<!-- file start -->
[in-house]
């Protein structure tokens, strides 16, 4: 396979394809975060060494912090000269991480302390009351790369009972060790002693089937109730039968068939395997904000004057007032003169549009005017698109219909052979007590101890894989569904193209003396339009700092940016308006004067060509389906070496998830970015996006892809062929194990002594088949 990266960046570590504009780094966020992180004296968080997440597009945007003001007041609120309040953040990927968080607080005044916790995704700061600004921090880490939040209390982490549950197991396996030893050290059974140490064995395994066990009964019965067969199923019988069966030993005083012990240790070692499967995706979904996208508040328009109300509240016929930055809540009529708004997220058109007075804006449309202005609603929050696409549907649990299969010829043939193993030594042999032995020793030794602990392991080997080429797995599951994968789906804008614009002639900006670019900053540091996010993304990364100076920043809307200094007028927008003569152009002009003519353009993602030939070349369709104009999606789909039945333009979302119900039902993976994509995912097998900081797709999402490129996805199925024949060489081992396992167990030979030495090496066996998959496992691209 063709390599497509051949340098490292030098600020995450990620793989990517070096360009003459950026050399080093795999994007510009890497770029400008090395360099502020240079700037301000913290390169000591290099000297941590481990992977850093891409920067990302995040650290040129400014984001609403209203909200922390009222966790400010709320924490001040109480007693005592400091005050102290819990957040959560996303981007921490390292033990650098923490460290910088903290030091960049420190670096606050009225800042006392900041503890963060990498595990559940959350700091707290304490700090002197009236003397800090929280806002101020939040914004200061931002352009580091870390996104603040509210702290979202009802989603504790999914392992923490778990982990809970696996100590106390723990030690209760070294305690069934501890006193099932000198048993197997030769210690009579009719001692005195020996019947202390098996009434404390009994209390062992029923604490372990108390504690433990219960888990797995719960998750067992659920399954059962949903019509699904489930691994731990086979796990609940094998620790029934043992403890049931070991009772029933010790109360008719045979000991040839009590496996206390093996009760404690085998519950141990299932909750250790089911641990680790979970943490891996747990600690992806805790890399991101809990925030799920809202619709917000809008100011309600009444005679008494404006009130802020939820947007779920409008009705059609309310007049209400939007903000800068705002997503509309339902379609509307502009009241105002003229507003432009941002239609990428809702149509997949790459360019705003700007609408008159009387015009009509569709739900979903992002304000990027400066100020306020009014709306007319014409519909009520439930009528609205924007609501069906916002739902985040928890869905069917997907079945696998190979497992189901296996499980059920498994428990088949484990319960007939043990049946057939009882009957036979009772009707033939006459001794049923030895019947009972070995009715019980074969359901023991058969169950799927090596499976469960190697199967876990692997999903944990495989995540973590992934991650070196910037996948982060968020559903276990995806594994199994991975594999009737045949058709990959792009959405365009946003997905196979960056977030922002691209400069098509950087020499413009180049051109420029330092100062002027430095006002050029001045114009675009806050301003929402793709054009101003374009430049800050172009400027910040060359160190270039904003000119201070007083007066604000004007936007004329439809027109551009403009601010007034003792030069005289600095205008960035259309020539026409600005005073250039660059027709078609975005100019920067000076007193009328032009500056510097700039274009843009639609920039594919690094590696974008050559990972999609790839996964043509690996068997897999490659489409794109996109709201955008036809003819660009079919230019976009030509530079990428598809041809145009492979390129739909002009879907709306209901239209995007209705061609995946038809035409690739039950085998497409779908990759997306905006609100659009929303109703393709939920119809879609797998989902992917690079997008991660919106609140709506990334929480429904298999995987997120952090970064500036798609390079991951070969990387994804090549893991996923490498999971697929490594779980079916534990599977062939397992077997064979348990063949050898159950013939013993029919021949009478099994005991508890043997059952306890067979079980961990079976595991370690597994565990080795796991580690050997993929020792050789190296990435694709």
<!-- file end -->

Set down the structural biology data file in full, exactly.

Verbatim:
[in-house]
């Protein structure tokens, strides 16, 4: 396979394809975060060494912090000269991480302390009351790369009972060790002693089937109730039968068939395997904000004057007032003169549009005017698109219909052979007590101890894989569904193209003396339009700092940016308006004067060509389906070496998830970015996006892809062929194990002594088949 990266960046570590504009780094966020992180004296968080997440597009945007003001007041609120309040953040990927968080607080005044916790995704700061600004921090880490939040209390982490549950197991396996030893050290059974140490064995395994066990009964019965067969199923019988069966030993005083012990240790070692499967995706979904996208508040328009109300509240016929930055809540009529708004997220058109007075804006449309202005609603929050696409549907649990299969010829043939193993030594042999032995020793030794602990392991080997080429797995599951994968789906804008614009002639900006670019900053540091996010993304990364100076920043809307200094007028927008003569152009002009003519353009993602030939070349369709104009999606789909039945333009979302119900039902993976994509995912097998900081797709999402490129996805199925024949060489081992396992167990030979030495090496066996998959496992691209 063709390599497509051949340098490292030098600020995450990620793989990517070096360009003459950026050399080093795999994007510009890497770029400008090395360099502020240079700037301000913290390169000591290099000297941590481990992977850093891409920067990302995040650290040129400014984001609403209203909200922390009222966790400010709320924490001040109480007693005592400091005050102290819990957040959560996303981007921490390292033990650098923490460290910088903290030091960049420190670096606050009225800042006392900041503890963060990498595990559940959350700091707290304490700090002197009236003397800090929280806002101020939040914004200061931002352009580091870390996104603040509210702290979202009802989603504790999914392992923490778990982990809970696996100590106390723990030690209760070294305690069934501890006193099932000198048993197997030769210690009579009719001692005195020996019947202390098996009434404390009994209390062992029923604490372990108390504690433990219960888990797995719960998750067992659920399954059962949903019509699904489930691994731990086979796990609940094998620790029934043992403890049931070991009772029933010790109360008719045979000991040839009590496996206390093996009760404690085998519950141990299932909750250790089911641990680790979970943490891996747990600690992806805790890399991101809990925030799920809202619709917000809008100011309600009444005679008494404006009130802020939820947007779920409008009705059609309310007049209400939007903000800068705002997503509309339902379609509307502009009241105002003229507003432009941002239609990428809702149509997949790459360019705003700007609408008159009387015009009509569709739900979903992002304000990027400066100020306020009014709306007319014409519909009520439930009528609205924007609501069906916002739902985040928890869905069917997907079945696998190979497992189901296996499980059920498994428990088949484990319960007939043990049946057939009882009957036979009772009707033939006459001794049923030895019947009972070995009715019980074969359901023991058969169950799927090596499976469960190697199967876990692997999903944990495989995540973590992934991650070196910037996948982060968020559903276990995806594994199994991975594999009737045949058709990959792009959405365009946003997905196979960056977030922002691209400069098509950087020499413009180049051109420029330092100062002027430095006002050029001045114009675009806050301003929402793709054009101003374009430049800050172009400027910040060359160190270039904003000119201070007083007066604000004007936007004329439809027109551009403009601010007034003792030069005289600095205008960035259309020539026409600005005073250039660059027709078609975005100019920067000076007193009328032009500056510097700039274009843009639609920039594919690094590696974008050559990972999609790839996964043509690996068997897999490659489409794109996109709201955008036809003819660009079919230019976009030509530079990428598809041809145009492979390129739909002009879907709306209901239209995007209705061609995946038809035409690739039950085998497409779908990759997306905006609100659009929303109703393709939920119809879609797998989902992917690079997008991660919106609140709506990334929480429904298999995987997120952090970064500036798609390079991951070969990387994804090549893991996923490498999971697929490594779980079916534990599977062939397992077997064979348990063949050898159950013939013993029919021949009478099994005991508890043997059952306890067979079980961990079976595991370690597994565990080795796991580690050997993929020792050789190296990435694709």